-John Humphries, Organizer for the CT Roundtable on Climate and Jobs; and a member of the Governor’s Council on Climate Change

 

“According to the 2016 Energy Efficiency Board’s Program and Operations Report, energy efficiency programs return $2.30 in energy system benefits for every $1 invested. According to a 2016 CT Green Bank report on clean energy jobs, every $1 million invested in energy efficiency weatherization programs yielded 18 job-years in return;  higher than any other clean energy job.”

-Kyle Ellsworth, Director of Community Relations and Government Affairs, Efficiency For All

 

“Raiding Connecticut’s energy efficiency funds does measurable harm to our state economy: without the programs they support, efficiency businesses will be forced to cut employees and may even leave the state—taking good jobs with them—and families miss out on energy savings that can make a big difference on electric bills,” said Claire Coleman, climate and energy attorney at Connecticut Fund for the Environment. “What’s more, efficiency programs literally save lives by reducing reliance on dirty fuels that pollute our air and water and change our climate. We ask state legislators to put Connecticut back on the path to a clean energy future this year by strengthening the state’s investments in energy efficiency.”

-Claire Coleman, climate and energy attorney at Connecticut Fund for the Environment

 

“There are over 300,000 households in CT that cannot afford their energy.  Low and moderate income households are vulnerable to high energy rates, in fact, their energy burdens are up to 25% of their household income. Lowering energy waste can help these households apply their already stretched resources towards basic necessities like food, housing, transportation and in some cases, medical bills. Lower energy waste could also impact  asthma rates as a result of air pollution.   Operation Fuel believes a in well-rounded approach to energy affordability that includes renewable energy projects, community solar, weatherization projects along with a discounted utility rate for low and moderate income customers, and direct energy assistance. CT was gaining momentum with weatherization in lower income communities, and attainable solar.  Sadly that goal will not be sustainable while the energy efficiency funds are diverted.”

-Brenda Watson, executive director, Operation Fuel

 

“Climate change is one of the most pressing public health issues of our time and we’re already experiencing impacts in Connecticut.  More extreme heat days can lead to dehydration, heat stroke and cause cardiovascular events like heart attacks.  More frequent poor air quality days can lead to exacerbations of asthma and other respiratory conditions like chronic obstructive pulmonary disease (COPD). And as temperatures rise, vector borne diseases, like Lyme, are expanding north and now commonly found in Maine, something unheard of a few short years ago.  Energy efficiency initiatives, like those provided by EnergizeCT programs, are critical to reducing the impacts of climate change. Recent raids of energy efficiency funds cost jobs, hurt Connecticut’s economy and will harm public health and the environment”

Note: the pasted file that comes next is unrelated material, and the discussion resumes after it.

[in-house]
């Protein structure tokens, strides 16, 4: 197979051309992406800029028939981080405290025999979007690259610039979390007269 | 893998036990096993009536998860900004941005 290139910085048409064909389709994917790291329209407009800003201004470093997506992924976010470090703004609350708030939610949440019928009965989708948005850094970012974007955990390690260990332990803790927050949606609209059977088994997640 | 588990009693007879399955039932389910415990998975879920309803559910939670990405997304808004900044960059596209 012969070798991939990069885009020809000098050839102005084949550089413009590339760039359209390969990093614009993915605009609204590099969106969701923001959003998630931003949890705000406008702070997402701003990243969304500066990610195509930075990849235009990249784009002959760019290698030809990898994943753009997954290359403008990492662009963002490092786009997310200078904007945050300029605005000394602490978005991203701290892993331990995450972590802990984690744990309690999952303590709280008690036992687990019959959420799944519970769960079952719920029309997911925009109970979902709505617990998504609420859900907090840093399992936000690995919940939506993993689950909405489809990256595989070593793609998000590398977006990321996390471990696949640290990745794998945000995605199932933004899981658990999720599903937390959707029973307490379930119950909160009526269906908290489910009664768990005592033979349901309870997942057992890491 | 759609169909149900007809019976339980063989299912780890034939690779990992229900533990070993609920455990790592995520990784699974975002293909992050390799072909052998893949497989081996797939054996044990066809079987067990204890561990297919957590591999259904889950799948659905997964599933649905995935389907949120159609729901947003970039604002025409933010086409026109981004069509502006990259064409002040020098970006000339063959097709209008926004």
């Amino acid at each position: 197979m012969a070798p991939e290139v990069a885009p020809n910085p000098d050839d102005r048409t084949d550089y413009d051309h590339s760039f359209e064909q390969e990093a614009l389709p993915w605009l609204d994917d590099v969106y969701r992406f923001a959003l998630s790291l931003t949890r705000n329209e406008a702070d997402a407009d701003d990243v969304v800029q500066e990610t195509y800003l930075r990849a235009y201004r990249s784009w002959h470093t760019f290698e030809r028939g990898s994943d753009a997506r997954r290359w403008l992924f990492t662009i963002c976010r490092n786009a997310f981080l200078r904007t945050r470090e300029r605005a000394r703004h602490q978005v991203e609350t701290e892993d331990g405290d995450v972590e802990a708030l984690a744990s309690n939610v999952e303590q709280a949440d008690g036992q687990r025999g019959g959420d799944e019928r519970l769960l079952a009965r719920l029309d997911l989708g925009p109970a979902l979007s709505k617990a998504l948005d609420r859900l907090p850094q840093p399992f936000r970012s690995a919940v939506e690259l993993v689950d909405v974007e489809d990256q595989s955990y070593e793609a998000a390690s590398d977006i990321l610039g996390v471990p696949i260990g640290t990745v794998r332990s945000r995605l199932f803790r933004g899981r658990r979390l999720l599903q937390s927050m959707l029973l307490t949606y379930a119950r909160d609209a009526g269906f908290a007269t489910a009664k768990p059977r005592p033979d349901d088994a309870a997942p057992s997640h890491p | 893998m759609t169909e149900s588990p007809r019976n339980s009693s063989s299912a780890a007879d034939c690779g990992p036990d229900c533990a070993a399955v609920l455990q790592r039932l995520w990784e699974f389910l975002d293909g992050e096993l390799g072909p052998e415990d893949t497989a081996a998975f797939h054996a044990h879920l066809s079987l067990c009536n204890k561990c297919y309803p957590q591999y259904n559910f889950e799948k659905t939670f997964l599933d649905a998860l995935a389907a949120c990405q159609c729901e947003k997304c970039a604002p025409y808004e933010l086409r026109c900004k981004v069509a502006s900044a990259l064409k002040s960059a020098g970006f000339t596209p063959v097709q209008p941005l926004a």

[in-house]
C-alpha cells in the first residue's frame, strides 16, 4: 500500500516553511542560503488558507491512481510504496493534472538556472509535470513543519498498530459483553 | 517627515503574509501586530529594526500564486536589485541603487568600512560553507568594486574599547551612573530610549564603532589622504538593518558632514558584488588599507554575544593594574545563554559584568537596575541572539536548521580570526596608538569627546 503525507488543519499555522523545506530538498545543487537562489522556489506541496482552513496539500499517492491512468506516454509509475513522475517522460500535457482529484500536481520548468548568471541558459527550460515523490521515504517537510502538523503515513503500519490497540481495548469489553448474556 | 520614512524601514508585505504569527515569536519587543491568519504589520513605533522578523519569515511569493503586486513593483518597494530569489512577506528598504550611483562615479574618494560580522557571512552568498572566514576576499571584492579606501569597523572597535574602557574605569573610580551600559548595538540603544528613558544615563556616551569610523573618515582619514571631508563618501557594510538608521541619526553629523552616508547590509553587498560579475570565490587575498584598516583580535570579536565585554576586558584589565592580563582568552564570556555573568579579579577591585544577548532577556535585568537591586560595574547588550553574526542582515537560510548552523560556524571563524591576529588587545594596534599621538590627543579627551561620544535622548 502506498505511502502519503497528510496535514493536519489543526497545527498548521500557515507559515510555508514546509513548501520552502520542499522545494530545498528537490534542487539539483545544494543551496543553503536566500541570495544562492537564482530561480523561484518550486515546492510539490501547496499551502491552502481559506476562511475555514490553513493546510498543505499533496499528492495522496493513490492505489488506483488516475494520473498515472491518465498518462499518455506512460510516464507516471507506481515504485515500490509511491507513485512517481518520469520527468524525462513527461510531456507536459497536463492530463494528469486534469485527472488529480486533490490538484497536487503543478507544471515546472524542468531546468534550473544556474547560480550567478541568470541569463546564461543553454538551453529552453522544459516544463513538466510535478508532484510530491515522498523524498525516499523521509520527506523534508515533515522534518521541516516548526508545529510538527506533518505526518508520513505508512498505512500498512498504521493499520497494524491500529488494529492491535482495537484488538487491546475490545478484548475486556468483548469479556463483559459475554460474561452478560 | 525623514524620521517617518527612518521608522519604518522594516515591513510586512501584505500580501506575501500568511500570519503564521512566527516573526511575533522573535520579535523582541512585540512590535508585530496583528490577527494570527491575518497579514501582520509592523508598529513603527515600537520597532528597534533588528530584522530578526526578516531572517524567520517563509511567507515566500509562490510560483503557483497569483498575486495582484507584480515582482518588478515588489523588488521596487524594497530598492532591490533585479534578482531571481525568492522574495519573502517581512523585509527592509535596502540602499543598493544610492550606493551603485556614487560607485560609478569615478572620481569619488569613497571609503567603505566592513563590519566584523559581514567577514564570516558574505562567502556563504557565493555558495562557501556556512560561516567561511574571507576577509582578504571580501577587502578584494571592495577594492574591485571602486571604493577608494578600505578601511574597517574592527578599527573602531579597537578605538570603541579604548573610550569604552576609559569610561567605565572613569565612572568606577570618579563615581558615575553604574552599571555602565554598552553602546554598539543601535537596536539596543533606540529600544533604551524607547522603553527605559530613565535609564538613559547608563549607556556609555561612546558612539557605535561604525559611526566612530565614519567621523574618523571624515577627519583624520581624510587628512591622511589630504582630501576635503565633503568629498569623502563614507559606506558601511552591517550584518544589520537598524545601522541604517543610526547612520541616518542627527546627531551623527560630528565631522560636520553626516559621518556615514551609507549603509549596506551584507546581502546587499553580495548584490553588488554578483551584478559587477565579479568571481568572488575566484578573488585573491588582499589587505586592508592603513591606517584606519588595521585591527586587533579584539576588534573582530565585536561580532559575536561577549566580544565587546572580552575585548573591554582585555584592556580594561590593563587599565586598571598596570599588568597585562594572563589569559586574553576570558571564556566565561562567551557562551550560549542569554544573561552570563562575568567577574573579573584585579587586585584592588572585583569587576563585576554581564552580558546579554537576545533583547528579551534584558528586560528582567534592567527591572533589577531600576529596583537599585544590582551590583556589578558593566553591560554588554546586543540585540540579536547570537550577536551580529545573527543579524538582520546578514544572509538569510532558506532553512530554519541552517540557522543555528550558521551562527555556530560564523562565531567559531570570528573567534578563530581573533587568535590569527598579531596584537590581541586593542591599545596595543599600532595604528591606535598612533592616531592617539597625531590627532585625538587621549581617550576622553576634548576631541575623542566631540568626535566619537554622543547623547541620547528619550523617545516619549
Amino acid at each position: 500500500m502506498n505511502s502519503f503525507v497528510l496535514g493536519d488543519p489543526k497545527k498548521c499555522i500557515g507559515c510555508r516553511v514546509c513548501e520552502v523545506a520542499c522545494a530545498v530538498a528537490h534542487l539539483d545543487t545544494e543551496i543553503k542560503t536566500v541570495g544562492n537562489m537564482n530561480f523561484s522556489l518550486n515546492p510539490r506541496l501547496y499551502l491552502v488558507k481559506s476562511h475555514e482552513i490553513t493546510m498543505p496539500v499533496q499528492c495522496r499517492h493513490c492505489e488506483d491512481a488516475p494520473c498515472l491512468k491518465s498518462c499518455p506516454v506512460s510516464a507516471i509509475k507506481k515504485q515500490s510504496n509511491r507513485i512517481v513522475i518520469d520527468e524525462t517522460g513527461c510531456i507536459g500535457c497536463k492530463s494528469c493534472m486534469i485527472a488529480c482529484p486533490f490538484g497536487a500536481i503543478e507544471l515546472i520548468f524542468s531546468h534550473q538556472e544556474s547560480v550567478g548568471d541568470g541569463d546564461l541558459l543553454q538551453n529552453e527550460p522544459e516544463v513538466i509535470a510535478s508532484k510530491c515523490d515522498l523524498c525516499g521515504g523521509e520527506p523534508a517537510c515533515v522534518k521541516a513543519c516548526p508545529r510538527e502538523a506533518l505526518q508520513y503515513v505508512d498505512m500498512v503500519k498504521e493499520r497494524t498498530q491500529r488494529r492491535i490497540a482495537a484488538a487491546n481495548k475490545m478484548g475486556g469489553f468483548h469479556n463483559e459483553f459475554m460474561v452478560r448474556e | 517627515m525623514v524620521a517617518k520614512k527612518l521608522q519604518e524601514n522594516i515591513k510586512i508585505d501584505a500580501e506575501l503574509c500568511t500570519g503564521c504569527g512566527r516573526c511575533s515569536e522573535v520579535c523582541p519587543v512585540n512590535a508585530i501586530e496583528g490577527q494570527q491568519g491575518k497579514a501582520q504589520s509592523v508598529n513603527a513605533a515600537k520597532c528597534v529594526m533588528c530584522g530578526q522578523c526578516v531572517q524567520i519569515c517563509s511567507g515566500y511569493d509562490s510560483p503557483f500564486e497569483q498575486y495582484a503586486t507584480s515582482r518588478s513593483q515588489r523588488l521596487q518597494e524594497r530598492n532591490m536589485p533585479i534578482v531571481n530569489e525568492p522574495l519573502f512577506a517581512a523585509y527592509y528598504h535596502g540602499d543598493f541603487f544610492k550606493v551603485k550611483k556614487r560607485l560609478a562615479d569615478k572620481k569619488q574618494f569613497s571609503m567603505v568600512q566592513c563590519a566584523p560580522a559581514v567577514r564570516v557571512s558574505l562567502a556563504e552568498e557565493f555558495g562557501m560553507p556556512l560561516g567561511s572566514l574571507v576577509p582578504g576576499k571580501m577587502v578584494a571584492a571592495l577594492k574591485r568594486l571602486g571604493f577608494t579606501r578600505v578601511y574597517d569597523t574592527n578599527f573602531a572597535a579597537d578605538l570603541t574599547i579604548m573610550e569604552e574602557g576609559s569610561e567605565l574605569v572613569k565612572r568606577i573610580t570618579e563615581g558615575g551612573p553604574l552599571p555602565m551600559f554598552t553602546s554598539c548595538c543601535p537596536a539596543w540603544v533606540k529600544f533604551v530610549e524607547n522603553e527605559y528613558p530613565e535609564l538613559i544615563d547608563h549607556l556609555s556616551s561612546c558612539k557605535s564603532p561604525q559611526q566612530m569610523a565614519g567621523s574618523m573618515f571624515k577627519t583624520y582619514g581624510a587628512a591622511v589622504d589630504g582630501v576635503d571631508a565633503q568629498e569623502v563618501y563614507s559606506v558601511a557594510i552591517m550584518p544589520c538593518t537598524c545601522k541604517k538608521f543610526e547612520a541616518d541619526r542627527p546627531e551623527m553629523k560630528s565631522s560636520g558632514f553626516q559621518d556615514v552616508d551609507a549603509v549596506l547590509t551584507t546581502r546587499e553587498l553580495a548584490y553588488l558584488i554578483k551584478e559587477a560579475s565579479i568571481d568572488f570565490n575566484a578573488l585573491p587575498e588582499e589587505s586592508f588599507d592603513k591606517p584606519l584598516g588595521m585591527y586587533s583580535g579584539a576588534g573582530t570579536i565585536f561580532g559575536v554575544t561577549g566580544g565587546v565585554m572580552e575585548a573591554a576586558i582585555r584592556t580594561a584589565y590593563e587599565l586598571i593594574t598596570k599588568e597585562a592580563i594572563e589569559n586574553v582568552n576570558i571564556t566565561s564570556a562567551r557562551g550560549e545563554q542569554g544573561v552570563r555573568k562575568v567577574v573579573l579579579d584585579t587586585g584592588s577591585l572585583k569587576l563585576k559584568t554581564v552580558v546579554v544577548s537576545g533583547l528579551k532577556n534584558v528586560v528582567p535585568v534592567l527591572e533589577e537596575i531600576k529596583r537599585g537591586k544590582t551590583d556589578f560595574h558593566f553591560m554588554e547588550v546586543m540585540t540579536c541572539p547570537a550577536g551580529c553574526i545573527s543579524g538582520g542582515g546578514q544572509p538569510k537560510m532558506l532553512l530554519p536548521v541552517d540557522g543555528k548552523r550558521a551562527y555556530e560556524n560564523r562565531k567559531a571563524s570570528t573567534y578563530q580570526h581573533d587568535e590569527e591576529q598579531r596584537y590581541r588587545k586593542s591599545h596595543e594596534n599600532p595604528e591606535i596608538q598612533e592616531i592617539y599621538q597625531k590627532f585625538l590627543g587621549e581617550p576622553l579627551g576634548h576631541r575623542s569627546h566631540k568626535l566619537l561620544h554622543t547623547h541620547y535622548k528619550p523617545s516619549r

-Anne Hulick, RN, MS, JD.; director, Connecticut Clean Water Action/Clean Water Fund

 

2016 BENEFITS of the Energy Efficiency Programs  (one year of savings)

  • Every $1 invested yields $2.30 in energy system benefits
  • $1.4 Billion increase in Gross State Product (2016)
  • $37.7 Million saved by CT businesses (2016)
  • $40.6 Million saved by CT residents (2016)
  • Energy efficiency employs 34,000 CT workers (2017 national DOE report)

IMPACTS  (LOSSES) OF THE Energy Efficiency Diversions

  • $21 Million in Lost Tax Revenue
  • $31 Million in lost in direct Efficiency savings – lowering our state’s competitiveness
  • $30 Million on ISO- NE Penalties (will be paid on our electric bills raising the cost of electricity)
  • 6,800  projected Connecticut job losses (over 2 yrs)
  • 13,000 homes won’t be weatherized
  • 5,900 Low- income and elderly households won’t receive energy reducing services
  • Created a tax on ratepayers electric bills
  • $230 Million lost in efficiency projects

WE REMOVED A POWER PLANT!

Energy Efficiency measures taken in 2016 reduced Connecticut’s energy use by 88 Megawatts

We Removed A Power Plant!

The contractors of the EnergizeCT programs, including Residential, Small Business Energy Advantage (SBEA), and Commercial and Industrial (C&I), combined to produce results yielding a significant energy savings for the State, saving enough energy through efficiency to power 14,000 homes.

Connecticut jobs in Energy Efficiency (EE) Industry

Number of Connecticut jobs in Energy Efficiency (EE) industry: 34,000

These jobs include: EE contractors, insulation installers, retrofit lighting contractors, sales, Electricians, window installers, and engineers, as well as, BPI certified technicians and support techs.

The average starting hourly wage for a BPI certified lead tech is $18.00, and can reach $25 an hour.